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Expert reviews Carmacks Copper Project

Some people believe the Carmacks Copper Project will leave behind a toxic mess.The proponent, Western Copper, says that the site will be cleaned up…

Some people believe the Carmacks Copper Project will leave behind a toxic mess.

The proponent, Western Copper, says that the site will be cleaned up and safe within four years of closure.

The Yukon Environmental and Socio-Economic Assessment Board has hired a consultant to sort out who’s right.

It’s nice to see the system working, said Gerry Couture of the Yukon Conservation Society.

“The board made a draft recommendation; they got some very serious comments on it, so they’re going back and looking at that recommendation and looking at the problems that the comments brought out,” he said.

“I look forward to seeing what they come up with.”

Western Copper Corporation has proposed an open-pit copper mine 38 kilometres northwest of Carmacks.

The proposed site is also nine kilometres west of the Yukon River.

To extract the copper, the corporation plans to use a technique known as acid heap leaching.

Crushed ore is piled up rubber liners and doused with acid.

This dissolves the copper out of the ore. It’s considered quick, easy and inexpensive.

The problem is that when the mine is finished, millions of tons of acid-laced ore will be left behind.

These toxic piles could continue to leach copper and other heavy metals into the ground for many years to come.

Western Copper proposes to rinse the heaps with water, and use a lime treatment to neutralize the acid.

Tests conducted by the company say that this treatment would allow the company to walk away from the site within four years.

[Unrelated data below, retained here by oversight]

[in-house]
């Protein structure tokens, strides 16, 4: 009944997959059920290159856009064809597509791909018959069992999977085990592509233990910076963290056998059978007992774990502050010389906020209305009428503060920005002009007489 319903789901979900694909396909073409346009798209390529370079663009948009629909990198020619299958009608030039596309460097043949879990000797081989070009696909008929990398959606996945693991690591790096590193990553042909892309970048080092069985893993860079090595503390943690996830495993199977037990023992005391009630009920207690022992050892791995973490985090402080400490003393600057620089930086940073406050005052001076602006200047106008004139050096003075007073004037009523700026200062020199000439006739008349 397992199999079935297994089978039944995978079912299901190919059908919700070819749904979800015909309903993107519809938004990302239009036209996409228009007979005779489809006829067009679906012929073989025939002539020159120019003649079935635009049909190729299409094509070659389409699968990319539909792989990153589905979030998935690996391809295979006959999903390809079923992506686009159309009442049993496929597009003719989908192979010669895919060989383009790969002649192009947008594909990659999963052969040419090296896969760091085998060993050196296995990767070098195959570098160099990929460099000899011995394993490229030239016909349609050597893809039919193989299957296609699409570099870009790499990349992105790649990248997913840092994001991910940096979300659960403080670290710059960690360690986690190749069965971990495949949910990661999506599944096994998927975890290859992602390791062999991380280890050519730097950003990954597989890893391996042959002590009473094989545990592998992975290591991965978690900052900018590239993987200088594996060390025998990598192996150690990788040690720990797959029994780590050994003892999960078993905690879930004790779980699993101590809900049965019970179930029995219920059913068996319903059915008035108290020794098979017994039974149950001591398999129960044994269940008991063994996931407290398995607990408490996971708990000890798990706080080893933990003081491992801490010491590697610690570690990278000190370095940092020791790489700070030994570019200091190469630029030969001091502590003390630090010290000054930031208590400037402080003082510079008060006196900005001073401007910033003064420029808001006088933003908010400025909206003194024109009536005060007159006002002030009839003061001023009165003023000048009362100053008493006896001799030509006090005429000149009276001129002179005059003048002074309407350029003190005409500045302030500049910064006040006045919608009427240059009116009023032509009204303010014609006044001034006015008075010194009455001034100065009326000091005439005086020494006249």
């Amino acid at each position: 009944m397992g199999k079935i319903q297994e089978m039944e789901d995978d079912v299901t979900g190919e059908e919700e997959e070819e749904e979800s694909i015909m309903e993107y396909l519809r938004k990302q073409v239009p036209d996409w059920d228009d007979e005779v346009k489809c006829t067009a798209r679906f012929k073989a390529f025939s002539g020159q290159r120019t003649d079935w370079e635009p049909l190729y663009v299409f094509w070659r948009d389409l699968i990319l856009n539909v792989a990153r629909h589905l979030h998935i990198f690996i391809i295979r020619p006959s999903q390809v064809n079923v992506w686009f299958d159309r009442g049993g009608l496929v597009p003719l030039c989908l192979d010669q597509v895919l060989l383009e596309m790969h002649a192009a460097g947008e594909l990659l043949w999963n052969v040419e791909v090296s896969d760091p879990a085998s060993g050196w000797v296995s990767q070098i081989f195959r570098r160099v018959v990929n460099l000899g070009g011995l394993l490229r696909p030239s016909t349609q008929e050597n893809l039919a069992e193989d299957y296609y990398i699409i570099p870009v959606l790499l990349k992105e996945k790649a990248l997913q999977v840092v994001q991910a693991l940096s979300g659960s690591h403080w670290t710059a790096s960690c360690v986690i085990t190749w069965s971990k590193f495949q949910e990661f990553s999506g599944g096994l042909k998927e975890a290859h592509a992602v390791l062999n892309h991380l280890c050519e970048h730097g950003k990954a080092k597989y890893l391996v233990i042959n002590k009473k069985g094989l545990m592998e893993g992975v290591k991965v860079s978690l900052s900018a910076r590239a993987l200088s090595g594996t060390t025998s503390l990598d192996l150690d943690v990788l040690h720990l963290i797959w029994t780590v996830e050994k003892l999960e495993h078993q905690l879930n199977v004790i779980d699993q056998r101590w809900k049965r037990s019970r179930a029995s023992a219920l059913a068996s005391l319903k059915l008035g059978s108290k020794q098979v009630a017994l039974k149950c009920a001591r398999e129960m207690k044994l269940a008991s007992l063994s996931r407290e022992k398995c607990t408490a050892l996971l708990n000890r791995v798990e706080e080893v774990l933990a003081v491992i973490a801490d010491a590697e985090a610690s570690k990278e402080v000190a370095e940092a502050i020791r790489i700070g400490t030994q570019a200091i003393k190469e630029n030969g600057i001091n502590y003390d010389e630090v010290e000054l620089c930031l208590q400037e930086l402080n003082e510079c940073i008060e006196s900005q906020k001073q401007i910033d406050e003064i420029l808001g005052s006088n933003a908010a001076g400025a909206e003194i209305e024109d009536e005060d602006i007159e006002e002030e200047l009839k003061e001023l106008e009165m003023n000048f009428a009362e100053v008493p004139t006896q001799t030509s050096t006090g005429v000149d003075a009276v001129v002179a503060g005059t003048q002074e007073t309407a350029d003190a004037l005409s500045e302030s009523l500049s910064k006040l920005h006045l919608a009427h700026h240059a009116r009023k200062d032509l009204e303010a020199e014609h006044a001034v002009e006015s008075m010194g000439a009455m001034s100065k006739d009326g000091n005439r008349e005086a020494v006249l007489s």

However, information submitted by the Yukon Conservation Society suggests it might not be that easy.

Large-scale studies completed by Lionel Catalan of Lakehead University show that lime rinsing will not detoxify the heap.

Catalan’s study used five massive vats each containing 4,000 tonnes of copper oxide ore.

Western Copper’s study was conducted in a Vancouver laboratory, using 22.7-litre, plastic buckets.

The assessment board has asked Ron Nicholson, the senior environmental scientist at EcoMetrix Inc. to investigate the discrepancies between the two reports.

Nicholson has 25 years of experience in the mining industry and has worked with the Faro Mine cleanup.

He will review the documentation provided by the Western Copper, the Yukon government, Little Salmon Carmacks and the Yukon Conservation Society.

“We’ve asked him a couple of key questions,” said Stephen Mills, a member of the assessment board’s executive committee.

“Whether or not the heap can be detoxified as proposed by the proponent, and, if so, over what period of time.

“We’ve also asked him to answer some of the comments provided by the expert of the Conservation Society.”

The executive committee has 21 days to decide whether or not it requires more information from the proponent.

The second public comment period on the proposal ended on February 6, so a decision will have to be made by next February 27.

“We’re still concerned about the plan for that mine’s closure as it has been proposed,” said Couture.

“We’re looking forward to perhaps a recommendation that either something new will be done or that there’s some certainty that the closure will be safe.”

Contact Chris Oke at